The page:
Books·Magic 8 Q&A

Nazneen Sheikh on the power of bedtime stories

The author of The Place of Shining Light answers eight questions submitted by eight other authors.
Nazneen Sheikh is the author of The Place of Shining Light. (twitter.com/nazneensheikh)

A fast-paced adventure/thriller/spiritual quest, Nazneen Sheikh's The Place of Shining Light takes the reader from Pakistan to Afghanistan to Islamabad in search of a sacred 5,000-year-old statue.

Below, Sheikh answers eight questions submitted by eight of her fellow writers in the CBC Books Magic 8 Q&A.

1. Andrew Pyper asks, "Have you ever been surprised — deeply and honestly shocked — by the violence of a reader's reaction to your work, whether positive or negative?"

Yes, from a family member when my first novel, Ice Bangles, came out. It was a negative response and what shocked me was that it created a dossier of gossip which I gather still floats around.

2. Shani Mootoo asks, "What was the best surprise you had in the process of writing your latest published book?"

The continuity in the storyline worked. I had three protagonists with very baroque life histories. Yet I had to flesh them out so the reader would understand their behaviour and responses to events. Decisions needed to be made as each one could have been a complete novel. I had to exercise creative restraint and was amazed that it worked.  

3. Sharon Butala asks, "Someone once said to me, 'It's a sin not to write,' meaning that if you have the gift you do not have the right not to use it. Is writing something given to you by the gods and thus it is your duty to pursue and develop it?"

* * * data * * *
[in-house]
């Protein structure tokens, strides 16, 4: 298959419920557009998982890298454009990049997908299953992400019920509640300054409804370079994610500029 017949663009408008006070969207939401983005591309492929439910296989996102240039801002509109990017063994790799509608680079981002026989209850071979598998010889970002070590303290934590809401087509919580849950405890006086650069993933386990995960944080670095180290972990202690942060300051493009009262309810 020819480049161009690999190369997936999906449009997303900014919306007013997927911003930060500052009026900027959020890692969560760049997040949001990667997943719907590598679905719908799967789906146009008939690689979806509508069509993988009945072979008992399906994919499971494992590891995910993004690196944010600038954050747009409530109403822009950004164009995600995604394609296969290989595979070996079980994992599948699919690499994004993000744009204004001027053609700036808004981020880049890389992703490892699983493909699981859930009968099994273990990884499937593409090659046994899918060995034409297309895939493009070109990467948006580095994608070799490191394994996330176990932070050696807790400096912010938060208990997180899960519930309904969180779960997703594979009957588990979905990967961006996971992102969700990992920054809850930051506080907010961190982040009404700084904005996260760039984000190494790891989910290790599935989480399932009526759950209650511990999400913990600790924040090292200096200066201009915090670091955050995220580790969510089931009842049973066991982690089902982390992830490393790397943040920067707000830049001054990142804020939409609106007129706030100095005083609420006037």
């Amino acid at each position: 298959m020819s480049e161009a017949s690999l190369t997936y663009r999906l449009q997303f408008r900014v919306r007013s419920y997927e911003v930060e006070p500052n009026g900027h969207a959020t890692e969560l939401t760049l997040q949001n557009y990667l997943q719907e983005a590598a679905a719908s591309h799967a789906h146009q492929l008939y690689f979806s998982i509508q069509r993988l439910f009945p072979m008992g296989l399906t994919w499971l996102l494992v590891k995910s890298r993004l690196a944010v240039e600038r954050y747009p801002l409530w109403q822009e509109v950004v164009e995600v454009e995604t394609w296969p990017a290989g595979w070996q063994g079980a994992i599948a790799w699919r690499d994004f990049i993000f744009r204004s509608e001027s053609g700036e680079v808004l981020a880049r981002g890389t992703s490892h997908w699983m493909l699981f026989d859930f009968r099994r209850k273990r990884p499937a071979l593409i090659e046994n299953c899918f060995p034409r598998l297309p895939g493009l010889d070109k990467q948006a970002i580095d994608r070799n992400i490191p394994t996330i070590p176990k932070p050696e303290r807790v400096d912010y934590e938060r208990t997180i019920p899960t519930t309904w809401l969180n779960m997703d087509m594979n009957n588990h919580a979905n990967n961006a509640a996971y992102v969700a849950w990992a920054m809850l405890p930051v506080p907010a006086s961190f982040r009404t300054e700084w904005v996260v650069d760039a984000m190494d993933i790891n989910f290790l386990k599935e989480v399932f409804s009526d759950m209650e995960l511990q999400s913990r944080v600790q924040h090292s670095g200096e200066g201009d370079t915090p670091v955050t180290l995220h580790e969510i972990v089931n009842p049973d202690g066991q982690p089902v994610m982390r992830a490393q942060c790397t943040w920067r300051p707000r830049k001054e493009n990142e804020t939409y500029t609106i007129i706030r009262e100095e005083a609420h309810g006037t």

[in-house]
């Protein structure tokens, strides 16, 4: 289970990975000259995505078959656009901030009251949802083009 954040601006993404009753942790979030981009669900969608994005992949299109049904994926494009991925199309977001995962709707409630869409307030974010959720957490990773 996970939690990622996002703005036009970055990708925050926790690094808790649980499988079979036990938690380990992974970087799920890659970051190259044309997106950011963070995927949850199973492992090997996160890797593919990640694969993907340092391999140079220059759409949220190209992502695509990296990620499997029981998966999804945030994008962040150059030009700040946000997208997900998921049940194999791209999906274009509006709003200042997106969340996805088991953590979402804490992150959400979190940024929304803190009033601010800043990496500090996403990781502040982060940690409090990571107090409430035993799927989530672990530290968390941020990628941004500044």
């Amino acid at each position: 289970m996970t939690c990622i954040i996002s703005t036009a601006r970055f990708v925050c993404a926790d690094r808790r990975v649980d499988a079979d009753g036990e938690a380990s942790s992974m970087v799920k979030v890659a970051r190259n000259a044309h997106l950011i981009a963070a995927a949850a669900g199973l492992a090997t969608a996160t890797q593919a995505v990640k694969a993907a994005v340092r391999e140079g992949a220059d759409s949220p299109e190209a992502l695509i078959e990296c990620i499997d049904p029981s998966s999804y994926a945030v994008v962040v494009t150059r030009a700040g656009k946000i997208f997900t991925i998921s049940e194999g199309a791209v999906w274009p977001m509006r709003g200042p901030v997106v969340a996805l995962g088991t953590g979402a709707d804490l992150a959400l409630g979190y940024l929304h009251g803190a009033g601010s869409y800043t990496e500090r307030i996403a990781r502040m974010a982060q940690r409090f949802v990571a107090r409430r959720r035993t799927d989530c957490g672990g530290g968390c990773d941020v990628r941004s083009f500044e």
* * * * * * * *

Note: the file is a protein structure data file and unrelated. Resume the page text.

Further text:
I have mixed feelings about the first part of the question. There is no "sin" in not writing despite having the talent to do so. I do believe that writers are born and not made. However, writing is not a duty but a deep pleasure and, yes, a form of brilliant insanity.

4. Joy Fielding asks, "How do you go about creating believable characters?"

You have to have an intimate knowledge of them. I draw upon life. People fascinate me. When they do I become a stalker. I once told a man "You are a bloody book" and a year later inserted him in a novel. 

5. Patrick deWitt asks, "What is the last thing you read that made you feel actually jealous?"

I experience many emotions, but jealousy has never been one of them. I admire, wax lyrical and get obsessively rapturous, but never get jealous about an author's work. I was raised in a culture where, if one lost, then one immediately shook hands with and complimented the winner. Finally, anyone's literary success becomes part of me as well. I loved Undermajordomo Minor, Patrick. For a while I became Lucy.    

6. Erín Moure asks, "Do you like winter?" 

Ha ha! Hell of a question. Yes, I love the bracing effects of the cold. The snuggle factor. It is good for writers. Sometimes the heat turns your brain into mush. That must not happen! At least not for me.

7. Karen Solie asks, "Has a mentor or teacher profoundly influenced your writing or decision to become a writer? Who is this person and what have they taught you?"

I would say there have been three. First was my English teacher at school. When we handed in weekly essays, she would read mine out to the class. That was the first inkling but I was too young. For one year, my mother was missing from my life as she had gone abroad for her Master's degree. An aunt would visit and tell me the most incredible bedtime stories. I was enthralled. I instantly wanted to write them out. Then came my literature prof at university, who accused me of being a dilettante. That seemed to hurt my pride so I surprised her one day by actually mailing her a short story.

8. Dianne Warren asks, "What do you think of the creative writing adage, Write what you know?"

I think that is correct up to a point, yet fiction gives you that wondrous ability to transport and change at will. Knowing is not enough; one has to have a riotous imagination as well.

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